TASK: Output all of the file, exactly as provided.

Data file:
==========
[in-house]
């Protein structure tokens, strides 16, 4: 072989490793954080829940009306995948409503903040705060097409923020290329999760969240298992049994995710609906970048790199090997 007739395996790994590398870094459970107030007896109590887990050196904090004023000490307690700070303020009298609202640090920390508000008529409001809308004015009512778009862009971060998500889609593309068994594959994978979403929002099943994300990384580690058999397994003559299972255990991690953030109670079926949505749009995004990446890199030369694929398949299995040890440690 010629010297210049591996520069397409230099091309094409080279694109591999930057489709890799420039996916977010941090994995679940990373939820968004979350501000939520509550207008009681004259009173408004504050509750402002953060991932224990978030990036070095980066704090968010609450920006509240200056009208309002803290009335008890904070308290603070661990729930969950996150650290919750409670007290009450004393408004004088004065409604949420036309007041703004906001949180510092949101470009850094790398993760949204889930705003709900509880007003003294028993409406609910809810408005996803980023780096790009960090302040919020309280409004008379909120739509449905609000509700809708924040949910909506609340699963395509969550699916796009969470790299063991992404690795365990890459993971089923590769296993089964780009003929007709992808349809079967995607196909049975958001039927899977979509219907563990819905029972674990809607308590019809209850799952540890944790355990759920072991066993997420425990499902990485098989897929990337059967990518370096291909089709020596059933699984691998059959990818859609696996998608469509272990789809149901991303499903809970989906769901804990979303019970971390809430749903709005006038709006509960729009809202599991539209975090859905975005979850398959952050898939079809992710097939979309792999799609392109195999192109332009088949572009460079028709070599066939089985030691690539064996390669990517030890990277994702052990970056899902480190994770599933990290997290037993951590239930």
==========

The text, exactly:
[in-house]
């Protein structure tokens, strides 16, 4: 072989490793954080829940009306995948409503903040705060097409923020290329999760969240298992049994995710609906970048790199090997 007739395996790994590398870094459970107030007896109590887990050196904090004023000490307690700070303020009298609202640090920390508000008529409001809308004015009512778009862009971060998500889609593309068994594959994978979403929002099943994300990384580690058999397994003559299972255990991690953030109670079926949505749009995004990446890199030369694929398949299995040890440690 010629010297210049591996520069397409230099091309094409080279694109591999930057489709890799420039996916977010941090994995679940990373939820968004979350501000939520509550207008009681004259009173408004504050509750402002953060991932224990978030990036070095980066704090968010609450920006509240200056009208309002803290009335008890904070308290603070661990729930969950996150650290919750409670007290009450004393408004004088004065409604949420036309007041703004906001949180510092949101470009850094790398993760949204889930705003709900509880007003003294028993409406609910809810408005996803980023780096790009960090302040919020309280409004008379909120739509449905609000509700809708924040949910909506609340699963395509969550699916796009969470790299063991992404690795365990890459993971089923590769296993089964780009003929007709992808349809079967995607196909049975958001039927899977979509219907563990819905029972674990809607308590019809209850799952540890944790355990759920072991066993997420425990499902990485098989897929990337059967990518370096291909089709020596059933699984691998059959990818859609696996998608469509272990789809149901991303499903809970989906769901804990979303019970971390809430749903709005006038709006509960729009809202599991539209975090859905975005979850398959952050898939079809992710097939979309792999799609392109195999192109332009088949572009460079028709070599066939089985030691690539064996390669990517030890990277994702052990970056899902480190994770599933990290997290037993951590239930």